Ozarks’ Student-Athletes Assist With Clarksville’s Special Olympics
Release Date: 4/27/2012
Clarksville, Ark.-University of the Ozarks student-athletes were well represented at the 2012 Special Olympics Track and Field Meet held April 26 at Clarksville’s Metheny Field.
Nearly 400 Special Olympics athletes from across Arkansas competed at the 2012 meet. Ozarks student-athletes were just 100 of the 600 volunteers that helped make the meet possible. Some Ozarks student-athletes cheered on the competitors or assisted with the staging areas, running errands, or helping in running the events.
"I really enjoyed interacting with the athletes," said freshmen baseball player Matt Piker. "It gives us an opportunity to give back to the community and to enjoy something with people that don’t often get to enjoy what we enjoy."
The events included running at various distances - including the 1,500-meter - and field competitions including adaptive sports like the popular softball throw.
Freshmen baseball player Alex Rodriquez brought smiles and laughter to the athletes with his enthusiasm during the softball throw.
"I really enjoyed being able to help them do things that we get to do on a daily basis," he said. "Being a baseball player, throwing is an everyday thing to us. Seeing them have so much joy in throwing something that we take for granted is really cool."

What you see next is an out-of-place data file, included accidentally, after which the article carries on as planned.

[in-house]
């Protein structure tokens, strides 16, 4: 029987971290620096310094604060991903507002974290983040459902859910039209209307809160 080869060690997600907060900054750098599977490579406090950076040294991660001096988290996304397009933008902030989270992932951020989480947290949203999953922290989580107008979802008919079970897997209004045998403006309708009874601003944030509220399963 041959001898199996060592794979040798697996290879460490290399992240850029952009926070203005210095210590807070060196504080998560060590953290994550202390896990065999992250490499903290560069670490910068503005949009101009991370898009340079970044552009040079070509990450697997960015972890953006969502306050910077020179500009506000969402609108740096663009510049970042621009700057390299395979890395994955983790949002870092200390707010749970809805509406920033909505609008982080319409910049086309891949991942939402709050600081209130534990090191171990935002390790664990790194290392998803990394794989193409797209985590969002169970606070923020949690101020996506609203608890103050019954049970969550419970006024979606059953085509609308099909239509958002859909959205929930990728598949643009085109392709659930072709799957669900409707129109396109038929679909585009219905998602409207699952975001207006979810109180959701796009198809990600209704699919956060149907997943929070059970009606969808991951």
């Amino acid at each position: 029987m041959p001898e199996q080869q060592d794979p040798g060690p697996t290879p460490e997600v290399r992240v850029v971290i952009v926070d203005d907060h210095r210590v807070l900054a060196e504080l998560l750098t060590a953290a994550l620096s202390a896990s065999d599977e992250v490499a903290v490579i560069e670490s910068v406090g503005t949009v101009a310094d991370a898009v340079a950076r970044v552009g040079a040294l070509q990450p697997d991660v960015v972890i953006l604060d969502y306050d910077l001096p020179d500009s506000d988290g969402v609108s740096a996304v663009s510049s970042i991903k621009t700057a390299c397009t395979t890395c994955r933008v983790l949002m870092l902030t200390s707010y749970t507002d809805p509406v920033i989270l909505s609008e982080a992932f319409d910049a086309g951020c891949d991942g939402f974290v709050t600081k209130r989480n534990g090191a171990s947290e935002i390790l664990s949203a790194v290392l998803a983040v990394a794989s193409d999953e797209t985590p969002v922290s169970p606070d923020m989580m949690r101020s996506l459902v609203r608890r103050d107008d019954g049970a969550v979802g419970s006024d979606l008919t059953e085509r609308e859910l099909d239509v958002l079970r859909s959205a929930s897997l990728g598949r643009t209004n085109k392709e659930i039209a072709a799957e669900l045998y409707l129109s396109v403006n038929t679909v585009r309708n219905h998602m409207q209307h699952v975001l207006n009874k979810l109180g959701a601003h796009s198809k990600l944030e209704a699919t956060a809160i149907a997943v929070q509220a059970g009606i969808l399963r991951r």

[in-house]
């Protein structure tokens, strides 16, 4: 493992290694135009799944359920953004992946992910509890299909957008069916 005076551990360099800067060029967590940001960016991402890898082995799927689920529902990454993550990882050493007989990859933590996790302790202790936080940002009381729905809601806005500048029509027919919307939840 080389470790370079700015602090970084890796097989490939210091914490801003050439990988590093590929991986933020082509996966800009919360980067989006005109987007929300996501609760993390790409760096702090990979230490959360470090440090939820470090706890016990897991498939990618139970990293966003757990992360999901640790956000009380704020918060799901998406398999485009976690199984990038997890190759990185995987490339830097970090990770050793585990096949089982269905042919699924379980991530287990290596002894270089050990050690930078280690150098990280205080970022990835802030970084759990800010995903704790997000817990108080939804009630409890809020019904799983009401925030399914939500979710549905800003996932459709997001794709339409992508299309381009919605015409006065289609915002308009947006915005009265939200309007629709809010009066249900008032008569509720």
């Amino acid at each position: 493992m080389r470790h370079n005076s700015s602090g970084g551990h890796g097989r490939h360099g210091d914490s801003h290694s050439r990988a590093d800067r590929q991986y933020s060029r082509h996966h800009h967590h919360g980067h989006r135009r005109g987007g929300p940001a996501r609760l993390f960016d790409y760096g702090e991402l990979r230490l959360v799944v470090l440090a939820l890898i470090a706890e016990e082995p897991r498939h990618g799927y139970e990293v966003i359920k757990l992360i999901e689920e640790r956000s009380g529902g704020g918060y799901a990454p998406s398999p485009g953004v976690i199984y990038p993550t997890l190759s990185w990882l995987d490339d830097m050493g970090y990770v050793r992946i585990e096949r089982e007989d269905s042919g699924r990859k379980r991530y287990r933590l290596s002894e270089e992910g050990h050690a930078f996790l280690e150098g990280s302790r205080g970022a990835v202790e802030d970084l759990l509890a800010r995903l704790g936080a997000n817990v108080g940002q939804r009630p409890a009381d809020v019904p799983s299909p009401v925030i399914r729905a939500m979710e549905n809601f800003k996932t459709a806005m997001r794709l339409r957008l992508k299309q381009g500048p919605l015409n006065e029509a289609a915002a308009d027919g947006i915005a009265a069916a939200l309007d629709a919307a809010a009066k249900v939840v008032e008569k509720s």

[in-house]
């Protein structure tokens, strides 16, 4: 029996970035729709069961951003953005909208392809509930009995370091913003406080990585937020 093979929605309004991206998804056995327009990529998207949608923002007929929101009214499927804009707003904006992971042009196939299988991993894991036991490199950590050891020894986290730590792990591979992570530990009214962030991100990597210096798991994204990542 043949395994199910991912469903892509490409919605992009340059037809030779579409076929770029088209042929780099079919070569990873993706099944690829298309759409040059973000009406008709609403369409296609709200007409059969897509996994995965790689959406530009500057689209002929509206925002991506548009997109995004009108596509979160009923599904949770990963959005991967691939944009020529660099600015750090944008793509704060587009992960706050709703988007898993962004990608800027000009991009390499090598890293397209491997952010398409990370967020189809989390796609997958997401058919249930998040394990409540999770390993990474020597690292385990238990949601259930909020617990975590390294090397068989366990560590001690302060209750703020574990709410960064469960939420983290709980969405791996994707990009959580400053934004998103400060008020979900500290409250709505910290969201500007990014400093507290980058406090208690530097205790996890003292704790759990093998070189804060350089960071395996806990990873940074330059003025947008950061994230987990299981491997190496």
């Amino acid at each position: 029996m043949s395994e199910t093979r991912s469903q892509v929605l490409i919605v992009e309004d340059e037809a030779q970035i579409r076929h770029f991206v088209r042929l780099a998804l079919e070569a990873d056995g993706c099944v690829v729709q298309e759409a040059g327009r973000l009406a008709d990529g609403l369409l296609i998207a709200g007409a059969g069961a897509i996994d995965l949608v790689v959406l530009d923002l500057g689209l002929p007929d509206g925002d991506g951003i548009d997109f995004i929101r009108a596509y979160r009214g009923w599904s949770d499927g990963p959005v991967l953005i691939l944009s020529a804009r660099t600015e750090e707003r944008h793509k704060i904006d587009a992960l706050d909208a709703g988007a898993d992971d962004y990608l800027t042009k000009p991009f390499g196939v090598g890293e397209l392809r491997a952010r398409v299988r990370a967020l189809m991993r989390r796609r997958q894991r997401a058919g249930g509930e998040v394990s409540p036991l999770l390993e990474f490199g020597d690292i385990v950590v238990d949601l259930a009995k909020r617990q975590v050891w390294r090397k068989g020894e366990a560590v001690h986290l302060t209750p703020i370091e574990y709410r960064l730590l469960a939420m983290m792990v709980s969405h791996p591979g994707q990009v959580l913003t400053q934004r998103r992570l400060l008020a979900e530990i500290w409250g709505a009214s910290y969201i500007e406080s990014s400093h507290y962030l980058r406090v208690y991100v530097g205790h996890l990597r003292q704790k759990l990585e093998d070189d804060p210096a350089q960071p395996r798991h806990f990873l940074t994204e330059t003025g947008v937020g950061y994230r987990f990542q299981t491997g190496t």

Ozarks student-athletes have had a long-tradition of helping with area Special Olympics events. The women’s softball team has helped with a softball tournament the last several years and the women’s basketball program has assisted with basketball tournaments in the past.
"We have events year around for all the competitors," said Special Olympics Area Director Jerry Bridges. "We want the athletes to improve their health and let the communities see these athletes can compete. We will hold events for the next two years in Clarksville."
Special Olympics Arkansas provides year-round sports training and athletic competition in a variety of Olympic type sports for all children and adults with intellectual disabilities giving them continuing opportunities to develop physical fitness, demonstrate courage, experience joy and participate in a sharing of gifts, skills and friendship with their families, other Special Olympics athletes and the community. The Special Olympics motto is: "Let me win. But if I cannot win, let me be brave in the attempt."
By Kaitlyn Williams, Student Assistant for Sports Information